Cape Brett Track – Northland, New Zealand

With winter and rain on the horizon, my hiking season is coming to an end. Nevertheless, with a short gap of sun I did find an interesting overnight walk and shot off up to the Bay of Islands in the Northland province.

The Bay of Islands houses Russell, site of the first European settlement in New Zealand. And, at the eastern edge of the bay is the Cape Brett Peninsula, a forest covered area with a lighthouse at its tip. One of the islands just out from the end of the peninsula is also home to one of the region’s better known tourists spots, a natural arch of rock called the Hole in the Rock.

After my drive north from Auckland, I stayed at a backpackers in Rawhiti, right near the beginning of the track, driving a winding road to Russell for dinner.

Day 1 – Oke Bay to Cape Brett Hut – 17.3km – 8 hours

My backpackers is a kilometre from the trailhead of the Cape Brett Track, and my parking was included in the price, otherwise places charge NZ$10-20 for the night. I walked along the road past Kaingahoa Bay, to Hauai Bay, through the waharoa and up stairs.

With Oke Bay at my left, I began the climb up the highest peak on the track, Pukehuia, although at 345m it isn’t as tall as some of my previous climbs. Most of the walk will be through forests, so I am resigned to just enjoying what I can. As the climb to the top of Pukehuia is over 2km, the track is not particularly steep. But as the day is warm, I made it to the rest stop at the top covered in sweat, but with great views of the Bay of Islands.

I stopped for a brief break, and when I was about to leave, I met one of the three other people I’d see during the walk. I set off again, and on the far side of the hill is a track leading south which is marked as closed. There’s also a good view south to another pair of rocky peninsulas.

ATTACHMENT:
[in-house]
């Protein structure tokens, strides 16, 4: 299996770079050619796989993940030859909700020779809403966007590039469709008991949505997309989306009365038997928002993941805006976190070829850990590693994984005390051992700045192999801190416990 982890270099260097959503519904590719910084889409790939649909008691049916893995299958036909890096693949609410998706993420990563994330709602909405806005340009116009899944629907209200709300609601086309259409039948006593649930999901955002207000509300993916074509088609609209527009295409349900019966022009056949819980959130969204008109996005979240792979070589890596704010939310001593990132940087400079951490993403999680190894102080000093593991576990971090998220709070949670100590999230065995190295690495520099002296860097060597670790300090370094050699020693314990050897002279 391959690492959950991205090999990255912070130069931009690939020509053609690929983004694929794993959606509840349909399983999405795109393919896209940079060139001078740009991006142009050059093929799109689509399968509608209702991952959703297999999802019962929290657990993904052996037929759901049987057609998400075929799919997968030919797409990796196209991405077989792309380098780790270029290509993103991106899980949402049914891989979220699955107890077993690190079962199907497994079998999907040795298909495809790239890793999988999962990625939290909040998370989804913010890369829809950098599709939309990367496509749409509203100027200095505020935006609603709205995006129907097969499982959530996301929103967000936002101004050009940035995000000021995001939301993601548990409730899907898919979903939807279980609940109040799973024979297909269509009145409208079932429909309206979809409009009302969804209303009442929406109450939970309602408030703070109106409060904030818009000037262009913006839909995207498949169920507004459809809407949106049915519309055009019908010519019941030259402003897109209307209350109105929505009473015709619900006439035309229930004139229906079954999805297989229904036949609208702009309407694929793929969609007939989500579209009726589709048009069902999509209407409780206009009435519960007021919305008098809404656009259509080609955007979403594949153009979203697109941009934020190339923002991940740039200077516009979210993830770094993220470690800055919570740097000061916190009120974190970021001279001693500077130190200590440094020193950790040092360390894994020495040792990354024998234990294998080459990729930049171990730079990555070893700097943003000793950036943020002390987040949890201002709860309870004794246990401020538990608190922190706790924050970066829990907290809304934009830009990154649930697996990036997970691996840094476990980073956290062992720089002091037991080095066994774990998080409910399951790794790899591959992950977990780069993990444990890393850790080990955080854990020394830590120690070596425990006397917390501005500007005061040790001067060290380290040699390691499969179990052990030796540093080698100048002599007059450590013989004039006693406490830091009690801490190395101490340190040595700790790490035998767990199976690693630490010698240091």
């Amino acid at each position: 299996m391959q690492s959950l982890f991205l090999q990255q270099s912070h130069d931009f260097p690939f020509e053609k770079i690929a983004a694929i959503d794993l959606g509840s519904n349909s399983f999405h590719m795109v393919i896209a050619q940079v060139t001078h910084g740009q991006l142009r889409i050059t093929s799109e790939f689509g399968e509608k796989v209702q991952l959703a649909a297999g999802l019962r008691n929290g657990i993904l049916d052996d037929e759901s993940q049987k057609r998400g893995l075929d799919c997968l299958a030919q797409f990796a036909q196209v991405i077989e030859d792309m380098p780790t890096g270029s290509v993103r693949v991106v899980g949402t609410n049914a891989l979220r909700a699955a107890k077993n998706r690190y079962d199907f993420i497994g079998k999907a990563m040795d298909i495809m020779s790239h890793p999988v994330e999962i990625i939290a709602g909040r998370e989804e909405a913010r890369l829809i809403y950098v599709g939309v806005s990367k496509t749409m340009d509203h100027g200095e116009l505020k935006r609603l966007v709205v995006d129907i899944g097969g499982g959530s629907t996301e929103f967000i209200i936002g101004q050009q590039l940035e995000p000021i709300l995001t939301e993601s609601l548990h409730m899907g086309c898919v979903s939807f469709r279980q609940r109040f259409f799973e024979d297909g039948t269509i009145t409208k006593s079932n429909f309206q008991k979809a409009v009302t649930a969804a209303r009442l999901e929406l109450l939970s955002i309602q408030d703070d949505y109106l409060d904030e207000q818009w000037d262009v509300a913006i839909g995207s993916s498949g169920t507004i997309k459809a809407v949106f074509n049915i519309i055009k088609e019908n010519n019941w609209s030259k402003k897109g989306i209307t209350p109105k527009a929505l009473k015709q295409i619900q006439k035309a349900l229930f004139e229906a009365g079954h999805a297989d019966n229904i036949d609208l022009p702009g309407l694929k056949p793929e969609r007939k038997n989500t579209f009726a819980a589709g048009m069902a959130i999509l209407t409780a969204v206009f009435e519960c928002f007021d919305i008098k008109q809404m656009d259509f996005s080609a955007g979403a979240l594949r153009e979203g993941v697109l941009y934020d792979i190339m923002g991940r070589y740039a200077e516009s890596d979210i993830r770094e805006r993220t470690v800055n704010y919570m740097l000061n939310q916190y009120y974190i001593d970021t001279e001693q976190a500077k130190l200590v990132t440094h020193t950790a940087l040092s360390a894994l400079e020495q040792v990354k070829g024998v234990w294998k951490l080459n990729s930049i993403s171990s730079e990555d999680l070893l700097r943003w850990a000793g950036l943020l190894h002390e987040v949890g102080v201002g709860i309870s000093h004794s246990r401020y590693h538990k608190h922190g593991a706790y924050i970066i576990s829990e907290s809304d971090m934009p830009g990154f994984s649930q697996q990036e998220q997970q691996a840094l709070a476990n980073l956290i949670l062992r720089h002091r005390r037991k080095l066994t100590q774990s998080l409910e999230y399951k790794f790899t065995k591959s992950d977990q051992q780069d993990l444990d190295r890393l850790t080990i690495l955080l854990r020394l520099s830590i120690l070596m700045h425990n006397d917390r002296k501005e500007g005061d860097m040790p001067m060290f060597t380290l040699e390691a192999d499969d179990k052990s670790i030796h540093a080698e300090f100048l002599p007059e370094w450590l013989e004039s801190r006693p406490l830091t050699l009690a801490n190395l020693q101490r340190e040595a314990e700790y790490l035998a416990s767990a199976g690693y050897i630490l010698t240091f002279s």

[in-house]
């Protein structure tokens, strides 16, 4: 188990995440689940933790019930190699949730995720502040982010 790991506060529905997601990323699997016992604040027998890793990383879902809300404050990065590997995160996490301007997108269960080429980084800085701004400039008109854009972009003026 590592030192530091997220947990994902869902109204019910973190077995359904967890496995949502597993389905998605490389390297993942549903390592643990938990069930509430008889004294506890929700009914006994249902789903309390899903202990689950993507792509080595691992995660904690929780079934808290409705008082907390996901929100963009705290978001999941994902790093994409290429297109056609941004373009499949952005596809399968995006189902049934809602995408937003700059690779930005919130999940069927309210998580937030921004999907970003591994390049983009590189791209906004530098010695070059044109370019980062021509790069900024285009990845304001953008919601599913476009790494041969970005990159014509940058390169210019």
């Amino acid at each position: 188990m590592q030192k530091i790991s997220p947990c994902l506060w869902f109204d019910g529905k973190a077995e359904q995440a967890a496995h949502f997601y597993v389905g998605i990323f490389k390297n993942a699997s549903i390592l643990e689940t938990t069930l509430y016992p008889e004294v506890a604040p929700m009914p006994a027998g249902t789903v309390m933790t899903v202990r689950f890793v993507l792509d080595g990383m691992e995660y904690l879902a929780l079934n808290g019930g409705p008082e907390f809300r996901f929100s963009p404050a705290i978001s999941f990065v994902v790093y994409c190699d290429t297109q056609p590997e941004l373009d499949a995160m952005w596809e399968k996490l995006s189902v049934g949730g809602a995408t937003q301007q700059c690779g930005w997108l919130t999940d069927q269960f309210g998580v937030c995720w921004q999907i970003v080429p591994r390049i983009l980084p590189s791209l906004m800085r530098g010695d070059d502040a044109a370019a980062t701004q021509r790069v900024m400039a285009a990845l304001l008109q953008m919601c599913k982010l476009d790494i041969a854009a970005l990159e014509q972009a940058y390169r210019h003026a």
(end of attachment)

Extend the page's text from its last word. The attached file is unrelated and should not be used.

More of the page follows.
At the base of Pukehuia is another closed track, this one also leading to the remains of Whangamumu whaling station. Soon after, I reached the predator proof fence that crosses the entire peninsula. It’s an electrified fence that keeps the possums out, although the gate was open when I arrived, I closed it once I’d gone through. For my second climb of day, smaller than Pukehuia, and the second highest of the walk, with a pair of peaks which I called the nipples. As I climbed down the first of these nipples, I passed the other two people I would see on the trail, and continued on to the far side of the 2nd nipple, where there’s a shelter. I stopped in an open grassy areas nearby for lunch with Outu Bay below.

Over the next several kilometres the trail descended to the Wait ui Stream before climbing steps to the junction of the only side trip of the walk and location where the Water Taxi collects people. As it would have added an hour to the walk, I skipped it and continued on up the hill to be regaled by views of the end of the peninsula and climbs yet to come.

As I drew closer I could make out the track climbing along the sheer cliff face on the most dangerous part of the walk. Thankfully, today the wind was calm.